Around a month ago, the Fed started dropping some hints about conducting another round of quantitative easing to prop up the struggling U.S. economy. Then, the BOJ followed suit by announcing that it’s considering a 5 trillion JPY expansion of its bond purchases. The BOE might soon join the pack as some of its policymakers are also insisting that the U.K. needs more stimulus.
While “QE Round 2″ seems to be the latest fad nowadays, the ECB still wants to be in a league of its own. During their press conference yesterday, ECB President Jean-Claude Trichet announced that they are unlikely to implement more QE. Judging from the recent growth figures from euro zone‘s hotshot economies, it does look like they’re on a roll!
Besides, Trichet also mentioned that inflation is within their target range and that risks to price stability are “slightly tilted to the upside.” Then again, isn’t euro zone the region with the longest list of problems? Is the ECB’s confidence really warranted?
I’m no doctor, but I wouldn’t exactly declare the euro zone completely headache-free. Many of its member nations, such as Greece and Ireland, are still struggling to rein in their enormous debts. We’ve heard tons plans to tackle these deficits, but you have to understand that it takes time to implement these changes and even more time for them to take effect.
You also have to consider the possible drawbacks of future austerity measures. The euro zone puts its economic growth at risk by cutting back on government spending. How can you expect economic activity to pick up when the region’s biggest spenders (governments) are keeping their money in their pockets?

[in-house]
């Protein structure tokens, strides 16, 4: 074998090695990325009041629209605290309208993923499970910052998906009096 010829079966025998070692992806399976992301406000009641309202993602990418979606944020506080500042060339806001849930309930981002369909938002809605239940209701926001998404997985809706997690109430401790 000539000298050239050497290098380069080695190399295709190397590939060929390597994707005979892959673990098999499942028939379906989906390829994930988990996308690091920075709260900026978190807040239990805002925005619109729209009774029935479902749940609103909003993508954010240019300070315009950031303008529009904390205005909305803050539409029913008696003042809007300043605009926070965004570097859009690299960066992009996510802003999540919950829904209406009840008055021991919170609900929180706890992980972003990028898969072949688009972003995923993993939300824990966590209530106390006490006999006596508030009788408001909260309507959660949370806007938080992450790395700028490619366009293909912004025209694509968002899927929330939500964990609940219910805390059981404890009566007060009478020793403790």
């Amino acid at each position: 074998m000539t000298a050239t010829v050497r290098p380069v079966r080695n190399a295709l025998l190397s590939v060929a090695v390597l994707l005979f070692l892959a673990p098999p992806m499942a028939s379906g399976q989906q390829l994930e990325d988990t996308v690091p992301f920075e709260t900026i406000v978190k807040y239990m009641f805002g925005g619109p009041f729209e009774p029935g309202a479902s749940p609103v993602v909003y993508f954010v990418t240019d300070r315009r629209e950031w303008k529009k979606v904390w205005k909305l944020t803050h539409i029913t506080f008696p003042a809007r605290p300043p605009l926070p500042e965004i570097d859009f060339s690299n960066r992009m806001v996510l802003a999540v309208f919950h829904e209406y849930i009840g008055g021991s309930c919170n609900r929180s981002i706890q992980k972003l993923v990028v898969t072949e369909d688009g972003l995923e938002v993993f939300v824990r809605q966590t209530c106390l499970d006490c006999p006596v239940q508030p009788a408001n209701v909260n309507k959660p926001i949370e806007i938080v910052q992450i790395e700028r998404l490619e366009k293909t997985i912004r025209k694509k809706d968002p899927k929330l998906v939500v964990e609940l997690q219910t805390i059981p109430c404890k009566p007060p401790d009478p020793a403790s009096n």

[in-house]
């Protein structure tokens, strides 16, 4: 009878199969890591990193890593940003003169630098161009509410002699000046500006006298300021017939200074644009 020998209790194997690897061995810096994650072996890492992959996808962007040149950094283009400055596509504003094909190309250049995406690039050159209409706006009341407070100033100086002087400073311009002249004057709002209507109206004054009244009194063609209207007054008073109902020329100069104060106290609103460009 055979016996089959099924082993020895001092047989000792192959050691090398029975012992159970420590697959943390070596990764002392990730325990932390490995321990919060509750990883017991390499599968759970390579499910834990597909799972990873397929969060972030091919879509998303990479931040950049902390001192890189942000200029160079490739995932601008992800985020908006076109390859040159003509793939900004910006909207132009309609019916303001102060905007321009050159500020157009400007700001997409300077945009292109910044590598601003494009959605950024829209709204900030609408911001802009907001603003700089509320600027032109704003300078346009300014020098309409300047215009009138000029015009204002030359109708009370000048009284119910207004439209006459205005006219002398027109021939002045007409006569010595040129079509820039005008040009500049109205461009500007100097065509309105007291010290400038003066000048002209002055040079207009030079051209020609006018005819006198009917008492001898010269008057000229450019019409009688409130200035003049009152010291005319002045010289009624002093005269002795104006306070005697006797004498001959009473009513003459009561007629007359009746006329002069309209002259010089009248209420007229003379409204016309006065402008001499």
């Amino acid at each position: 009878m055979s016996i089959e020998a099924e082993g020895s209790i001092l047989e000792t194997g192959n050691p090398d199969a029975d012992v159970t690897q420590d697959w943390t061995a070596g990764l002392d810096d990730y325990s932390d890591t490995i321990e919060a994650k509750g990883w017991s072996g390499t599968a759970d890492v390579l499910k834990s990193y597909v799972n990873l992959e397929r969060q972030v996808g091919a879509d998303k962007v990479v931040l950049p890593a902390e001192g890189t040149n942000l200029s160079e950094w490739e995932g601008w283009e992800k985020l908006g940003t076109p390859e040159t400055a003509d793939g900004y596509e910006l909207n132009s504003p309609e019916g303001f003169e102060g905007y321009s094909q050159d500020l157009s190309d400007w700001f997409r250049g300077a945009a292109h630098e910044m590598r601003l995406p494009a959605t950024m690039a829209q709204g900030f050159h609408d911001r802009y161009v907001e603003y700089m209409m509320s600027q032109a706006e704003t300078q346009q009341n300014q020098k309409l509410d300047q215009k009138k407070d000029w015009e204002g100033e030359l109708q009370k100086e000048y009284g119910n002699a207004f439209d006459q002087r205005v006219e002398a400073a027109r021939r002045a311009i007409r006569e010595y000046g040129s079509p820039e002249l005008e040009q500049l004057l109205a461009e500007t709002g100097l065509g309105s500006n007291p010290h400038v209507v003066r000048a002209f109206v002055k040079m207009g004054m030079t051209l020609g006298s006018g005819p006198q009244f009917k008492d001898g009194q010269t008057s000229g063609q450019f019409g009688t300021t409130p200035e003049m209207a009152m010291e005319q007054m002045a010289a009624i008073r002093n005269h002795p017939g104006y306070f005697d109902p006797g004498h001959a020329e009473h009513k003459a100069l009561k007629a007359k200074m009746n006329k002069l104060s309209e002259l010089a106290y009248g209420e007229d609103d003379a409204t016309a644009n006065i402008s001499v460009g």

When the euro was depreciating, it used to provide a cushion for the region as it helped negate some of the effects of austerity measures by helping to boost exports. Those days are gone. The euro’s recent rise looks as though it may harm the euro zone’s exports by making their products more expensive in global markets. Ouch!
If you ask Mr. Trichet, the answer you’ll get is, “Of course we can!” Trichet believes that the euro zone can maintain momentum, pointing to the fact that commercial banks have cut back on making use of ECB lending programs. This indicates that lending conditions are improving, which could help spur spending down the line.
While this strategy might be reverting from the norm, we must remember that the ECB is old school. Historically, the ECB has been one of the less aggressive central banks. Even when the Fed was bombarding the market with crazy amounts of bond purchases, the ECB took a more subtle approach, although I’m sure central bank members were squirming in their seats even at those amounts.
For now, it seems that their approach is working. But only time will tell whether it will continue to do so.